Behavioral Ecology and Sociobiology

, Volume 69, Issue 5, pp 765–775 | Cite as

Multiple colour traits signal performance and immune response in the Dickerson’s collared lizard Crotaphytus dickersonae

  • Melissa Plasman
  • Víctor Hugo Reynoso
  • Leticia Nicolás
  • Roxana Torres
Original Paper


Conspicuous male coloration is often an honest signal of individual quality. In Dickerson’s collared lizard (Crotaphytus dickersonae), males are striking blue, have a black and white collar and have white spots on their bodies. In this study, we investigated whether this extravagant colour pattern is an indicator of male performance in variables related to resource-holding power (bite force, running speed and endurance) and immune condition (cellular response and ectoparasite load). Also, we assessed direct and indirect effects of testosterone levels and body temperature on colour traits. We found that males with bluer skin, and darker and bigger black collars performed better in variables related to resource-holding power. Also, the black colour of the collar was related to immune condition. Blue chroma was positively related to temperature, yet males with bigger and darker black collars had lower body temperatures. Testosterone had minor effects on immune response and colour traits. Our results suggest that multiple colour traits in the Dickerson’s collared lizard may honestly indicate physical and physiological performance.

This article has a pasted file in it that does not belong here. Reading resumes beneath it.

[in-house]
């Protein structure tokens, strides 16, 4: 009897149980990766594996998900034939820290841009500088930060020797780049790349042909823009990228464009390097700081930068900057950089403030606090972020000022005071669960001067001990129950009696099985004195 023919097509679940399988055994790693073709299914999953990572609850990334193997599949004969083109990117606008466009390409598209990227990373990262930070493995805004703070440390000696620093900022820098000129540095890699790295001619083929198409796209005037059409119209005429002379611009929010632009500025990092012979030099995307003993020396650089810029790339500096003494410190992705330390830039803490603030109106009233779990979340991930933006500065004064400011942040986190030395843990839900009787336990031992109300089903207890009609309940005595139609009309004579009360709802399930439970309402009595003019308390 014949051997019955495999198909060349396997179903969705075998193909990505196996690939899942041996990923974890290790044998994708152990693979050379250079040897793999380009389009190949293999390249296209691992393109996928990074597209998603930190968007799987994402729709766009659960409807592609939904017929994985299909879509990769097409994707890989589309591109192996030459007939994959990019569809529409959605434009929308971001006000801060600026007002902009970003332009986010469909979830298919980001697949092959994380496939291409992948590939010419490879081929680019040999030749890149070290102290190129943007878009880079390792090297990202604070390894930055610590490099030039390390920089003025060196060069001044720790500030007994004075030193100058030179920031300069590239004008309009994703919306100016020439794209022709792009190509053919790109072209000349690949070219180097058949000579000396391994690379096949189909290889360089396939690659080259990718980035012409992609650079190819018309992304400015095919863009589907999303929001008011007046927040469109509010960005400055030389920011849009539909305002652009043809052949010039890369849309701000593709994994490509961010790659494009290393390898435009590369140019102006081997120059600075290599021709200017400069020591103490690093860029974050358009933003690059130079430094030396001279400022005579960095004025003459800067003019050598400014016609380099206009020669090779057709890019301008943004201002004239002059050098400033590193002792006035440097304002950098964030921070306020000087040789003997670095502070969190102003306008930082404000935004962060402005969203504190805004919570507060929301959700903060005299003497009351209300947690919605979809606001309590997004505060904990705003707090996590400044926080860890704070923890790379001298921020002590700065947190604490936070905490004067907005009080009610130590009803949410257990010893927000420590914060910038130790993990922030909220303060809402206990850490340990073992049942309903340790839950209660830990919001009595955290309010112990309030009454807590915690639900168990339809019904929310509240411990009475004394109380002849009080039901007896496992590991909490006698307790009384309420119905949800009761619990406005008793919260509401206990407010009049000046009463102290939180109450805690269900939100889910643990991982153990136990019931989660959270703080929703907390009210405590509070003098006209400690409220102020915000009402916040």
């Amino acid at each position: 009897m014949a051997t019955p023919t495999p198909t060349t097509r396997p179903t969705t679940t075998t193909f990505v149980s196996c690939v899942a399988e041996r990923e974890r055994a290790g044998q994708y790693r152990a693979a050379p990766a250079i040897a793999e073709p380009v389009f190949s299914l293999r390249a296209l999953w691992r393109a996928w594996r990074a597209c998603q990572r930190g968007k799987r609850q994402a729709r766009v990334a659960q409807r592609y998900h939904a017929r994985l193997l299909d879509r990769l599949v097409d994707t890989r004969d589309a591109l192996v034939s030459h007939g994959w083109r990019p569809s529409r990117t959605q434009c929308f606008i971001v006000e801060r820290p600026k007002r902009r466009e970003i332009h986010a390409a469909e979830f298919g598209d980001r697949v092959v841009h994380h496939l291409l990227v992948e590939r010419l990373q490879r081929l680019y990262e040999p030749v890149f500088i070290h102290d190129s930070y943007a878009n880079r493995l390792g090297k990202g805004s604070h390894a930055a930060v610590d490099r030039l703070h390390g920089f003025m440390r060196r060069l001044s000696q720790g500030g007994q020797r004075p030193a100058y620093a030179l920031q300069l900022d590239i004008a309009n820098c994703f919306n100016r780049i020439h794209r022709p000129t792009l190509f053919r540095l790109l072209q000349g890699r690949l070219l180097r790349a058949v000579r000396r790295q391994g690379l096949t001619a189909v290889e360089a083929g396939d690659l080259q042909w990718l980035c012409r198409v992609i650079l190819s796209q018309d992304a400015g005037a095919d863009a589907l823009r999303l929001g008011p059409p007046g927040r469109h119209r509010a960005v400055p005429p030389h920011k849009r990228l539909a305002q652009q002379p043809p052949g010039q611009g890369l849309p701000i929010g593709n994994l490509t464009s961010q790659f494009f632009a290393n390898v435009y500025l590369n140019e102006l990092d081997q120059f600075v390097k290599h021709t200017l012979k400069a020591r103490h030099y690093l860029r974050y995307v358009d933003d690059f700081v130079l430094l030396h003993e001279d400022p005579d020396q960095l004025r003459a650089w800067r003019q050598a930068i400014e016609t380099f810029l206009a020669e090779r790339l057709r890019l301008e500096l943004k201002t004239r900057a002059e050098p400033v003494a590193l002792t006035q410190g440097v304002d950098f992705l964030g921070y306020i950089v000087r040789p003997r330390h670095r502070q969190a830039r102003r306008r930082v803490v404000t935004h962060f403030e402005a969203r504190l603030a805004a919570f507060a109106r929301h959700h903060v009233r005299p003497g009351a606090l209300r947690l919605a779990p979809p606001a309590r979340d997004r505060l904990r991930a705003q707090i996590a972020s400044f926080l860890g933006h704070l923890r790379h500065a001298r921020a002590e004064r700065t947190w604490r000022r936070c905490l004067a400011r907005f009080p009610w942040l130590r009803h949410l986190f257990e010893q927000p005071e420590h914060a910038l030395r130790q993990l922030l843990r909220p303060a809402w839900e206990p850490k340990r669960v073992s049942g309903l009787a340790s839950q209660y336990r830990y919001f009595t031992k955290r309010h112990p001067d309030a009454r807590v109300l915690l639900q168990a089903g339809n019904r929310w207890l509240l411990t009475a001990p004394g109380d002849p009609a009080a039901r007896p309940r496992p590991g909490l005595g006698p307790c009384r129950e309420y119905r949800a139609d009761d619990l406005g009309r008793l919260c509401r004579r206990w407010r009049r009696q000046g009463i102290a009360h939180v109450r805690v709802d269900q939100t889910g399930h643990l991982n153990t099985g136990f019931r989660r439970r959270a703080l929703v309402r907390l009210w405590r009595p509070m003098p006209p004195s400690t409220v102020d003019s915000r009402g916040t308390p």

Honest signal Coloration Temperature Testosterone Immune condition Resource-holding power 



We thank Víctor E. Argaez Márquez, Gala E. Castro Mejías, Abigail Vera Ortega, Paola Flores Mejía and J. Alberto Cruz Silva for their help in the field. Lorayne Meltzer facilitated accommodation and space for field experiments at Prescott College Kino Bay station. We thank Diego Carmona Moreno Bello for his enthusiastic advice with the pathway analyses, Laura García Rivera and Natalia Gañan for their help with the testosterone analysis, and Ricardo Paredes León for the determination of the ectoparasites. We thank Alejandro Córdoba Aguilar and Andrés García Aguayo for their comments on earlier drafts of this paper. Financial support was provided by the Universidad Nacional Autónoma de México (UNAM, PAPIIT IN206713). Specimens were captured and released under collection permit SGPA/DGVS/03365/12 granted by Secretaría del Medio Ambiente y Recursos Naturales to RT. M. Plasman thanks the Consejo Nacional de Ciencia y Technología (CONACyT) for her PhD studies grant. This paper is a partial fulfilment for MP’s doctoral degree, Posgrado en Ciencias Biológicas, UNAM.

Ethical standards

The study complies with the current regulations of Mexico regarding animal welfare.

Conflict of interest

The authors declare that they have no conflict of interest.


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Copyright information

© Springer-Verlag Berlin Heidelberg 2015

Authors and Affiliations

  • Melissa Plasman
    • 1
  • Víctor Hugo Reynoso
    • 2
  • Leticia Nicolás
    • 3
  • Roxana Torres
    • 1
  1. 1.Laboratorio de Conducta Animal, Departamento de Ecología Evolutiva, Instituto de EcologíaUniversidad Nacional Autónoma de MéxicoMéxico DFMéxico
  2. 2.Departamento de Zoología, Instituto de BiologíaUniversidad Nacional Autónoma de MéxicoMéxicoMéxico
  3. 3.Centro Tlaxcala de Biología de la ConductaUniversidad Autónoma de TlaxcalaTlaxcalaMéxico

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